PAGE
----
Jeff and Christi Boyd - April 2013 Update
Dear Friends and Family,
I (Christi) was recently in Niger at the request of the Presbyterian Hunger Program (PHP) to follow up on water projects established the last several years through the One Great Hour of Sharing offering. Jeff had been asked to accompany a joint delegation from PC(USA) and the Reformed Church in America, including World Mission staff, mission workers, and Dr. Rob Weingartner, executive director of The Outreach Foundation. It was a good opportunity for me to take part as an agent from the Compassion, Peace and Justice ministry to make the team multidisciplinary.
My companion for this visit was Ibrahim Habou, a longstanding PHP associate through his earlier development work with Church World Service and the Evangelical Church of the Republic of Niger and currently as co-founder and president of the Christian non-profit organization Nagarta. It took us 17 hours to drive from Niger’s capital city of Niamey to the province of Zinder. Located in the heart of the Sahara Desert, low rainfall puts the population here at risk of waterborne diseases and chronic food shortages. This is why Nagarta initiated a water management program to provide clean drinking water for the communities and their livestock and to offer irrigation possibilities to increase the yield of food staples and boost commercial vegetable gardening. Meeting these various needs requires two types of water points, each different in its engineering and design.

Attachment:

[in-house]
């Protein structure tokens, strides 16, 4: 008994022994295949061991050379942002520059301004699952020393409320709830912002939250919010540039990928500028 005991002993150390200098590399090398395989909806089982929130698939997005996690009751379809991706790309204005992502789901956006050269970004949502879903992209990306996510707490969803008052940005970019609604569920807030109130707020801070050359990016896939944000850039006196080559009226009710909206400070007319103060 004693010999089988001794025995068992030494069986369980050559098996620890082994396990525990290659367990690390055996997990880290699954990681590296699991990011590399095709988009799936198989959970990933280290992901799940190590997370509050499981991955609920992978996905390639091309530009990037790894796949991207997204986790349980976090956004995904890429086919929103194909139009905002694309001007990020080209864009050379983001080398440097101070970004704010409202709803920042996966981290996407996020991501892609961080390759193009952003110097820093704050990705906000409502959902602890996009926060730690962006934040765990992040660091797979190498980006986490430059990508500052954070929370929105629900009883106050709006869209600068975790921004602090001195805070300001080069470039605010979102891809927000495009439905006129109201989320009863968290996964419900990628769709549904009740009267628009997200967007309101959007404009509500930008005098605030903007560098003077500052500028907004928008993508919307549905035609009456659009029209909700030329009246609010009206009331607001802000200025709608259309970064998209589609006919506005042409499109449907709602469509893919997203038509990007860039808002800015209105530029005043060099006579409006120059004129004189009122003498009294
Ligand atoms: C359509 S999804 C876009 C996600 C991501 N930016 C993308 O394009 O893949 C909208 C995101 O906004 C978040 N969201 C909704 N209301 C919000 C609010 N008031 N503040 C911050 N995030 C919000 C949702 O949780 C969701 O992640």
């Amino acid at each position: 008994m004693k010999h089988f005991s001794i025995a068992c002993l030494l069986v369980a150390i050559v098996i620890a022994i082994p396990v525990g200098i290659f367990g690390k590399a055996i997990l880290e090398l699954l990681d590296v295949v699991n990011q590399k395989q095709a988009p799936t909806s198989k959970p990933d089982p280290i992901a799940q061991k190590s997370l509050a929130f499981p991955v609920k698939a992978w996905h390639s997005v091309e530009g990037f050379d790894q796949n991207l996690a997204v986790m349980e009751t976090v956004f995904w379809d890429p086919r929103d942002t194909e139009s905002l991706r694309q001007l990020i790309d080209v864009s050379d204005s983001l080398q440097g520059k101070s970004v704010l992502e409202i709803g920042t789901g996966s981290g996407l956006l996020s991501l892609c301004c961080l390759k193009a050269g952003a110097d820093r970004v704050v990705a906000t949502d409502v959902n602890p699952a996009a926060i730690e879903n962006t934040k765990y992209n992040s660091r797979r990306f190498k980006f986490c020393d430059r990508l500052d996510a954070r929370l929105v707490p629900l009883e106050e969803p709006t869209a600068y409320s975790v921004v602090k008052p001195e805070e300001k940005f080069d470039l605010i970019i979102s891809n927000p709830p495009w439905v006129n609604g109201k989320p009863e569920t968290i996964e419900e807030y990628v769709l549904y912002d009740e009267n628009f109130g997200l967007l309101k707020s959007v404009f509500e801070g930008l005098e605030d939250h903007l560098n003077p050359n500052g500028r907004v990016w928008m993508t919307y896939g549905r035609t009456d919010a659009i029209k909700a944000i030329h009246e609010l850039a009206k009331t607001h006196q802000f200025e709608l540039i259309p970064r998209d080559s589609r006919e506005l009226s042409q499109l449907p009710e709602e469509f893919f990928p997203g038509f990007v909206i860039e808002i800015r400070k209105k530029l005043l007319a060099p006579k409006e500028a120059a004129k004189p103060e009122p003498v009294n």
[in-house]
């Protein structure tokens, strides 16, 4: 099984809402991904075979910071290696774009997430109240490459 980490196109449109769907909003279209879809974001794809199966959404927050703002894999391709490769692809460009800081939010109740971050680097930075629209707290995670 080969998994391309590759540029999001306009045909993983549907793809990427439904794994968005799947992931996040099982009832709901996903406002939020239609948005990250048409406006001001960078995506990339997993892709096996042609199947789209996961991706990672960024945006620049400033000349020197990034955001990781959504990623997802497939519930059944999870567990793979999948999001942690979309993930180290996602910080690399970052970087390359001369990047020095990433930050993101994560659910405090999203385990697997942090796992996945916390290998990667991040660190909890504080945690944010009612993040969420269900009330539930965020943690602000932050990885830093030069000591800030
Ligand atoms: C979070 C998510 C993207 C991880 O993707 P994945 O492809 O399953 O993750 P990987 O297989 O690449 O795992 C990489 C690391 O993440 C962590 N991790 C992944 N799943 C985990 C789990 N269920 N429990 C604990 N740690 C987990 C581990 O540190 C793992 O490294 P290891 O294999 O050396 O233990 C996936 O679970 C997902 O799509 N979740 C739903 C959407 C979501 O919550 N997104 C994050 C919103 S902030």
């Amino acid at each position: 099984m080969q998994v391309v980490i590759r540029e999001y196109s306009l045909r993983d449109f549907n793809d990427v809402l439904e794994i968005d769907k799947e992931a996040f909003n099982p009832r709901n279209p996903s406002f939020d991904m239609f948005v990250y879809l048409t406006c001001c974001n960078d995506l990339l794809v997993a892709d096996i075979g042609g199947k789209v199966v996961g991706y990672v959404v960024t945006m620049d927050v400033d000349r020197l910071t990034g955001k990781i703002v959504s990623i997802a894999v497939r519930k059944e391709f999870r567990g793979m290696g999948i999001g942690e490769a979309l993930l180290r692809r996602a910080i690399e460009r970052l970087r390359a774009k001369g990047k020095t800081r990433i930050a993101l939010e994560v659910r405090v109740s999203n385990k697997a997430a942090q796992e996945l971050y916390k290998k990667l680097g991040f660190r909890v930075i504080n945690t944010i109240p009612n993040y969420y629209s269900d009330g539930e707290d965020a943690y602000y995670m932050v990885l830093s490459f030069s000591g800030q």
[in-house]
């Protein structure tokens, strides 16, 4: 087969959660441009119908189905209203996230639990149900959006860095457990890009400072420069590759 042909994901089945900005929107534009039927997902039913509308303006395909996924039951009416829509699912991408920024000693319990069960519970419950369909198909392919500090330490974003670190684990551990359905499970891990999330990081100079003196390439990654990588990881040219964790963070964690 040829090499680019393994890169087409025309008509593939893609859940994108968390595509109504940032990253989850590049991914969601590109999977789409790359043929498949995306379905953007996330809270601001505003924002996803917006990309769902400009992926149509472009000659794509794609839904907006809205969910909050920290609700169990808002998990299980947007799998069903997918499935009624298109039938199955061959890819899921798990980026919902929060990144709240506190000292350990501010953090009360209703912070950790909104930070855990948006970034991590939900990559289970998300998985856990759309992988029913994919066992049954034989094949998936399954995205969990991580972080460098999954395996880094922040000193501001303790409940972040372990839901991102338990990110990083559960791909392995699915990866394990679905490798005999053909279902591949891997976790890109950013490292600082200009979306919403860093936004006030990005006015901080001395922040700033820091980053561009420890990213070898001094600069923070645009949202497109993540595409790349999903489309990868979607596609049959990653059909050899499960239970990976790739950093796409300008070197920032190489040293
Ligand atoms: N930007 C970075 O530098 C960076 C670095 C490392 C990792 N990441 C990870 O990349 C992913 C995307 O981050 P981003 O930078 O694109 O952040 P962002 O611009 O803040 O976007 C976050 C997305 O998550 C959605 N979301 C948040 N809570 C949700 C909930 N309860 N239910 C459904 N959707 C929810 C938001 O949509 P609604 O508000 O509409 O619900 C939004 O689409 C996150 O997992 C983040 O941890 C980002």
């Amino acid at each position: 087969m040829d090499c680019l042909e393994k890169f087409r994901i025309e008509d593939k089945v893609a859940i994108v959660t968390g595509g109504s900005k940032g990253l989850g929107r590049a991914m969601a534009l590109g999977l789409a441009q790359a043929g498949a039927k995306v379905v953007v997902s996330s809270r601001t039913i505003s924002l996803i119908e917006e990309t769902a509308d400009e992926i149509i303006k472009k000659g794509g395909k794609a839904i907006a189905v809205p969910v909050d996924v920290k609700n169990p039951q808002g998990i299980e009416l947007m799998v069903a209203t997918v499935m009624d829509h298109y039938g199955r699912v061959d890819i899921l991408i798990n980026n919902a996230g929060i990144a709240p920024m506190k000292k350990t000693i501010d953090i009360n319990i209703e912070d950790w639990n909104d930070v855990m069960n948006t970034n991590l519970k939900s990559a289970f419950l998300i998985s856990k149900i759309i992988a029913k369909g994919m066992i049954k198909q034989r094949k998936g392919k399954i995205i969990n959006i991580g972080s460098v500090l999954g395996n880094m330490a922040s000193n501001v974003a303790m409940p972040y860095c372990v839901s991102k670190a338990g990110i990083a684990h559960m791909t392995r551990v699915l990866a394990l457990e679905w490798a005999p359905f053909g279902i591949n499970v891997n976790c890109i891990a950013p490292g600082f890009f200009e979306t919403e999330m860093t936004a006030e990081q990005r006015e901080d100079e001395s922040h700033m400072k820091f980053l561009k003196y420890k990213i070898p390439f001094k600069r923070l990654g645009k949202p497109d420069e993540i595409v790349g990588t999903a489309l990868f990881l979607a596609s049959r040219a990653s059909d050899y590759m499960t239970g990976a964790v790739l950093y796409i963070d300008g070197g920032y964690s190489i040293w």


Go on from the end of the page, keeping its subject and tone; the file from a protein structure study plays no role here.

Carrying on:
Continuing our journey, we arrived in Maito early one morning and were greeted with the chatter of village women and the echoes of their buckets bouncing off the wall of the deep well. The women welcomed my inquisitiveness and explained while Ibrahim translated, "The water well is very useful for us. We drink the water and use it for the children, for cleaning the house, washing clothes, cooking food and bathing.” We saw construction work at Dan Kalou, where a team of villagers is preparing concrete to make well casings. Ibrahim explained that a new water project always starts with a request from the community. The women ensure the ongoing water supply needed to mix cement and provide food for the work teams. The community members receive three training sessions on awareness, hygiene and cleansing of the water spot.
Our last stop was Mazoza, where 17 wells supply water for 500 family gardens. Sitting down with the entire community, we heard how increased incomes help better feed and dress children and pay for medicines and ceremonies like weddings and baptisms. Some have been able to buy a donkey to transport crops to the market, which has then evolved to the purchase of a cow and wagon. As the sun set behind the thatched roofs of the mud houses, the village chief stood up to express a final word of gratitude to all who helped improve their lives.
Minimum Goal for 2014